Folk and protest: The common ancestors of your favorite pop song

by Cadia Warner, Staff Writer

We all love music, but have you ever wondered why? Throughout time, music has made us feel an array of emotions. It’s given us an escape or some kind of emotional connection, an essential belonging, perhaps some nostalgia. Simply, we relate to it. This dates back to early themes of folk music, which prevail today.

Folk dates back to the 19th century, but remains timeless today. Ponder it for a second, folk music was created by the working lower-middle class to express their struggles of everyday life. Now think of your favorite modern music and consider what’s being sung about. Heartbreak? A lost friendship? An overwhelmed narrator? All are common everyday struggles. As a teenager listening to a lot of older music but who is exposed to today’s latest radio hits, I see similar themes. Before Olivia Rodrigo’s heartbreak in “Drivers License,” Bruce Springsteen prepared to drive all night just to buy his lost love a pair of shoes in “Drive All Night.” The themes align, but releases in 2021 and 1980 don’t.

Folk is synonymous with protest music. Everybody wants change. Recently, we’ve seen people in the streets, advocating for justice and equality. Music is a staple at protests or rallies. Kendrick Lamar’s 2015 release, “Alright” resurfaced during the Black Lives Matter movement following George Floyd’s murder in May 2020. Decades prior, Bob Dylan performed “Hurricane” everywhere from concert halls to coffeehouses, which he wrote about boxer, Rubin Carter, who was wrongly convicted of murder. Not only is protest music catchy, but it inspires us to educate ourselves on current events. This is only one example of the relevance of folk and protest in the modern world.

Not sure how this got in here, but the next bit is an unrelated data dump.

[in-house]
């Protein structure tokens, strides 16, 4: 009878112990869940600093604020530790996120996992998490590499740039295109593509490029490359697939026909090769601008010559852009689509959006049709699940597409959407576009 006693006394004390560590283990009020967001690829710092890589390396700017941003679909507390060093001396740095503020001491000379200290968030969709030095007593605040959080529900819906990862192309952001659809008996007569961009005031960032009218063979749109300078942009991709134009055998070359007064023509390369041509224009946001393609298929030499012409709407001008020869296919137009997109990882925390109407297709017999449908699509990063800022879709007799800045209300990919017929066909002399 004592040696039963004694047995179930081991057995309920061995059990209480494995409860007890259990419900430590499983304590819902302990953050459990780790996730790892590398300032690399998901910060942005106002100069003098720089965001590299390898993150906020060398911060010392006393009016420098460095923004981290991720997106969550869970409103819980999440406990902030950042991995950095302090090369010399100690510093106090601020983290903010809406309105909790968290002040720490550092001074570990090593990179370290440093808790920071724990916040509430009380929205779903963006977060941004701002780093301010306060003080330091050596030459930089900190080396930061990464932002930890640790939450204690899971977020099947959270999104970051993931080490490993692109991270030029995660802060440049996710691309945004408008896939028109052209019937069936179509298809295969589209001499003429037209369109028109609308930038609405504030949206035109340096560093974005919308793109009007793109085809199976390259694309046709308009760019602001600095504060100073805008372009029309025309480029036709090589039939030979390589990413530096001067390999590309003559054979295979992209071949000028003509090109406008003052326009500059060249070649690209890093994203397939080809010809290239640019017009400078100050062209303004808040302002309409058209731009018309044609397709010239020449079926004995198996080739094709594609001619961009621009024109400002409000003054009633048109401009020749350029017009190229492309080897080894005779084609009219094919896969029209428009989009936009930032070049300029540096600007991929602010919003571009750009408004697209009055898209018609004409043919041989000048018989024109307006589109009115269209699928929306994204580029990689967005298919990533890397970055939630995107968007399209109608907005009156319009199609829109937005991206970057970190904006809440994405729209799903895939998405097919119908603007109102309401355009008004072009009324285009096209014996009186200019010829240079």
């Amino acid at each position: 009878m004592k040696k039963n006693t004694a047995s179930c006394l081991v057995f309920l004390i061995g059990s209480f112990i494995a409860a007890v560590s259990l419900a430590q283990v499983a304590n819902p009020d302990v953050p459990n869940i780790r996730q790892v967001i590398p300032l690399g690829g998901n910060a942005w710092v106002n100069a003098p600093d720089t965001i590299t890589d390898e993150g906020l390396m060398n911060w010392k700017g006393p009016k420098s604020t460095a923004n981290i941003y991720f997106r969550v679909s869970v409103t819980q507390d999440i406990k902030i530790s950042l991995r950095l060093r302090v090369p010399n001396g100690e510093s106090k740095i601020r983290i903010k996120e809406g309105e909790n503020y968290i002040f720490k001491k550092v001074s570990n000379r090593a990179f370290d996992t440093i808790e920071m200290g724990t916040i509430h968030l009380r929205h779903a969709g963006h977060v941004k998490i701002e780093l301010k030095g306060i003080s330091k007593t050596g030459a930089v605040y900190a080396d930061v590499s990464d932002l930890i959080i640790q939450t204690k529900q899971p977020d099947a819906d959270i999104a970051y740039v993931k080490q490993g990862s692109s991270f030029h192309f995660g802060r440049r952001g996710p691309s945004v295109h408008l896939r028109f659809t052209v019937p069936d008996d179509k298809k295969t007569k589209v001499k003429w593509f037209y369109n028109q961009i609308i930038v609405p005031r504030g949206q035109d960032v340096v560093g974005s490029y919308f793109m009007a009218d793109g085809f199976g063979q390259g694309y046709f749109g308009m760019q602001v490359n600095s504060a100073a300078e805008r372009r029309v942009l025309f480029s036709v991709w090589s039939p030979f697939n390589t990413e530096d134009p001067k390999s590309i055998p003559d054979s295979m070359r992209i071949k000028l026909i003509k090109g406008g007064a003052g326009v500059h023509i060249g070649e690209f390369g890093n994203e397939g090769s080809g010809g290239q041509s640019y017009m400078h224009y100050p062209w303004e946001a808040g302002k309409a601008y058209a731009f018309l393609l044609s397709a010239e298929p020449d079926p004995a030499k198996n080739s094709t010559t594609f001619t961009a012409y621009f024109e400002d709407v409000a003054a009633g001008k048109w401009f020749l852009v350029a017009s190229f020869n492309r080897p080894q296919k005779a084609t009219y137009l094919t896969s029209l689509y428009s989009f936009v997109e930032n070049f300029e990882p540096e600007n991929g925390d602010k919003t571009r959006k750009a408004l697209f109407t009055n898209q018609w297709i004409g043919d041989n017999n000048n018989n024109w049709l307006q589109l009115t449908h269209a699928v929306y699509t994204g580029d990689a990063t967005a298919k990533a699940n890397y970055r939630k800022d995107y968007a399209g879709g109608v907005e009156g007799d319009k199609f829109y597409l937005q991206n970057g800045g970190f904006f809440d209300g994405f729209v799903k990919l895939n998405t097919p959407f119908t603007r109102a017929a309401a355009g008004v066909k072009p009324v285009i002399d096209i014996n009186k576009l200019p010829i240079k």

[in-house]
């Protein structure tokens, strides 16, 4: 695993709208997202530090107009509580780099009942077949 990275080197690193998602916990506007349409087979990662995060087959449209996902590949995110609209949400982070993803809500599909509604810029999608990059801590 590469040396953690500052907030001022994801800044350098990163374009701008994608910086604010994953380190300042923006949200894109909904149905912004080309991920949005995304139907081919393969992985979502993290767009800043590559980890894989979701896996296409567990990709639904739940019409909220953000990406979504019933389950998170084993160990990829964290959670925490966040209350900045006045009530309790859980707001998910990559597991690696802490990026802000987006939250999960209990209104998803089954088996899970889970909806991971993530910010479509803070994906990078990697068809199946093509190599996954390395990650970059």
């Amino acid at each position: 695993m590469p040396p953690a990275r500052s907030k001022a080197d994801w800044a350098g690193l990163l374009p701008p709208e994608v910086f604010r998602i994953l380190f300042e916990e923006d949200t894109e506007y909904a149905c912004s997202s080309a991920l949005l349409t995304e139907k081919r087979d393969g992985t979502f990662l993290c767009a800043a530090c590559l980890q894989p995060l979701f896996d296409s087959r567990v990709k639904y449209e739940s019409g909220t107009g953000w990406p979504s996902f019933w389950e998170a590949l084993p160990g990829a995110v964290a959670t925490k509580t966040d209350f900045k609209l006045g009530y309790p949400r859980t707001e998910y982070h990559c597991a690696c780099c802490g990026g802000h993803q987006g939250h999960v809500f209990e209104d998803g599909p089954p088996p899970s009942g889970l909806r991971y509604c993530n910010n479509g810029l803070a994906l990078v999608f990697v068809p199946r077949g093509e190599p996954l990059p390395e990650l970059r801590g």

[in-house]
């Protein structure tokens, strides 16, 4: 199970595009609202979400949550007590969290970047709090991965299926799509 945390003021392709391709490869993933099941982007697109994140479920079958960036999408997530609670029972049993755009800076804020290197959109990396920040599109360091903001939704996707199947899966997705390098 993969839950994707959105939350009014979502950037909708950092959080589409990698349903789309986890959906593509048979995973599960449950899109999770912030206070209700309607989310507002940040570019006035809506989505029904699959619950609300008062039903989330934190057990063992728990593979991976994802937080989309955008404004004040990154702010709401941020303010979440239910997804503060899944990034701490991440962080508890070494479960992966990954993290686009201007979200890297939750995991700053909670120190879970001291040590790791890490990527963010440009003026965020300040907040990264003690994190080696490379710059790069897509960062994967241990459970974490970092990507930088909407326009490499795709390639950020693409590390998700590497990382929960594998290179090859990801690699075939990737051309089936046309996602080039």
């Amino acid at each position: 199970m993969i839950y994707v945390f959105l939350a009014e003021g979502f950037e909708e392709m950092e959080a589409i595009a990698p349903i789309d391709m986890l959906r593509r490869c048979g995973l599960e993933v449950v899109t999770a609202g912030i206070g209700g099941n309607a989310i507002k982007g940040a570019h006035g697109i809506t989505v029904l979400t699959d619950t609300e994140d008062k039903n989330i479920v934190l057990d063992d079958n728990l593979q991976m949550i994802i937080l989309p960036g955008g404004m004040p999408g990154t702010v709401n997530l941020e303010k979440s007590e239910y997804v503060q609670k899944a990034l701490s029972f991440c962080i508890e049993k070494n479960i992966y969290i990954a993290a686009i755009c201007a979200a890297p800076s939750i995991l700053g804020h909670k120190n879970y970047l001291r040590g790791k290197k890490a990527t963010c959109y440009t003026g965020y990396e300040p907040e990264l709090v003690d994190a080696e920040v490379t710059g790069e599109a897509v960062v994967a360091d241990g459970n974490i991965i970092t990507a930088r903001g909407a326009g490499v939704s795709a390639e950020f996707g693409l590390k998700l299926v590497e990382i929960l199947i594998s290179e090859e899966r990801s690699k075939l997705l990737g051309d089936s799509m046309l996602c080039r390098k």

New York Times journalist, Edward Rothstein, states “folk music, fading in original intensity, has also entered an afterlife as a repertory art”. While today we don’t use music for protest as we once did, it is still relevant. Not every artist writes to protest; they can use their platform to their advantage and advocate. David Bowie, more notably a glam rock icon than a protest song composer, used his platform to point out broadcasting channels lacked music from black artists. In an 1983 interview with MTV’s Mark Goodman, Bowie challenged, “I’m just floored that by the fact that there’s so few black artists featured on it [MTV]. Why is that?”

Acknowledge the correlations. Listen to one of the comparisons mentioned. Think about what both artists are conveying. Consider how times have changed, but human desire hasn’t. Desire for change, for love, for belonging. Maybe your taste won’t become altered, but try noting relevance and perspective. Understand the humanity that inspires songs new and old.